That's Miss Shakespeare to You

A new play wants to convince you that the Bard was black, Jewish, and female

As soon as the last performance of A Comic Jewish Satire is over, he must head back to Birmingham to start his thesis, which he is hoping to write on—you guessed it—A Midsummer Night's Dream. If his advisors agree, that is. Somewhat predictably, Hudson has been having some trouble getting his proposal accepted (or even examined) by more mainstream scholars. He is frustrated by the fact that not a single English professor at Columbia has been willing to talk to him. "They'll just tell you it's rubbish," he predicts. "That's what always happens with new industry models."

Alan Stewart, a professor of 16th-century literature at Columbia, is quick to declare that the theory "has no validity whatsoever," but he admits to being tickled by Hudson's choice of Amelia Bassano. "He's picked somebody who is quite interesting in her own right, and who deserves a lot more time, so in a sort of strange sense I'm glad. But this is just incredibly marginal."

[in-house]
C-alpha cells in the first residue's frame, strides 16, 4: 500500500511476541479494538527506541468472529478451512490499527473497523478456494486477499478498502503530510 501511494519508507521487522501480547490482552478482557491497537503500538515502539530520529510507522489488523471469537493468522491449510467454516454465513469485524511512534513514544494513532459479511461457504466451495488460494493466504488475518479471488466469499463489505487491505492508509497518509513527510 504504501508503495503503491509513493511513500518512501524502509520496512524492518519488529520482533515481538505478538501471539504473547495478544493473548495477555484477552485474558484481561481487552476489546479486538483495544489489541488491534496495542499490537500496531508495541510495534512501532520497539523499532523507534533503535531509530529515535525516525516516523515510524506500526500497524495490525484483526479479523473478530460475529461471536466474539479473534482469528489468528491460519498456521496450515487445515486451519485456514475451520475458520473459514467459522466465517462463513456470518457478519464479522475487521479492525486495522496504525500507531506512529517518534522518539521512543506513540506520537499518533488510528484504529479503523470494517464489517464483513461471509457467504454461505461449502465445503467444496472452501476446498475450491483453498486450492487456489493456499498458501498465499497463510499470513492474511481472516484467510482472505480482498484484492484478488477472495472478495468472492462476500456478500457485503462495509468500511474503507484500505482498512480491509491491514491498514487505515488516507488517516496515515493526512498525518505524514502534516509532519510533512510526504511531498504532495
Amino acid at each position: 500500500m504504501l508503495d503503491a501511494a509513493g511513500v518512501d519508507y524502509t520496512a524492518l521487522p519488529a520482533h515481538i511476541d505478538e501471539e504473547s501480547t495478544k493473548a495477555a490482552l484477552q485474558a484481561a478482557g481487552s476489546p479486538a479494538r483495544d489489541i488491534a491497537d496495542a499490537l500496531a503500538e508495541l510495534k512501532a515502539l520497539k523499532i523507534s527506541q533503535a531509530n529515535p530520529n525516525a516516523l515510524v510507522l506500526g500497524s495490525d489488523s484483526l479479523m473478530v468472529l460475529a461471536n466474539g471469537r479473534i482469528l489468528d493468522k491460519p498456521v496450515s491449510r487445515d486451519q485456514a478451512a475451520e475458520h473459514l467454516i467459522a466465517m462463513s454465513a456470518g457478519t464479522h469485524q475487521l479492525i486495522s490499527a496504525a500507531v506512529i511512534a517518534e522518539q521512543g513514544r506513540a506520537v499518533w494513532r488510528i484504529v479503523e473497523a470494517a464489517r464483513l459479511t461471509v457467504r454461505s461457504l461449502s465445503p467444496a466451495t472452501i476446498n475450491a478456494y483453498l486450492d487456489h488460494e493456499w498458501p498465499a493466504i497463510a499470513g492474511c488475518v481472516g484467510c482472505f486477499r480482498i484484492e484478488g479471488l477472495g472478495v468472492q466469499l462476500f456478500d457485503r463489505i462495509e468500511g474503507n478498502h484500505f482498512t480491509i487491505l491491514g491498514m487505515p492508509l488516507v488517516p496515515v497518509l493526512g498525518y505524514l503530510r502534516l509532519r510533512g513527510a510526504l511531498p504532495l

Try telling that to the Dark Lady Players. The entire production is surrounded by an aura of evangelism. "It may very well be the next big idea," the play's publicity materials breathlessly affirm. "If it's right, this is going to be very important," says Hudson. "It just makes so much sense," says Jenny Greeman, an assistant director. "I hope it's entertaining as well as groundbreaking."

Attack of the killer (macca)bees: a scene from Midsummer Night's Dream
Jonathan Slaff
Attack of the killer (macca)bees: a scene from Midsummer Night's Dream


Midsummer Night's Dream: A Comic Jewish Satire
March 28 through April 1
Abingdon Theatre Arts Complex
312 West 36th Street

Landowne is more measured. "I think it's going to be unlike any Midsummer I've ever seen."

But does she believe it? "I believe that one can do what one wants with Shakespeare," she says, deftly deflecting the question. "I don't hold all of John's ideas, but I want to open the door to possibility. I don't know if it's true, but I'm interested in a world that could believe it."

Midsummer Night's Dream; A Comic Jewish Satire runs March 28 through April 1 at Abingdon Theatre Arts Complex, 312 West 36th Street, 212-868-4444

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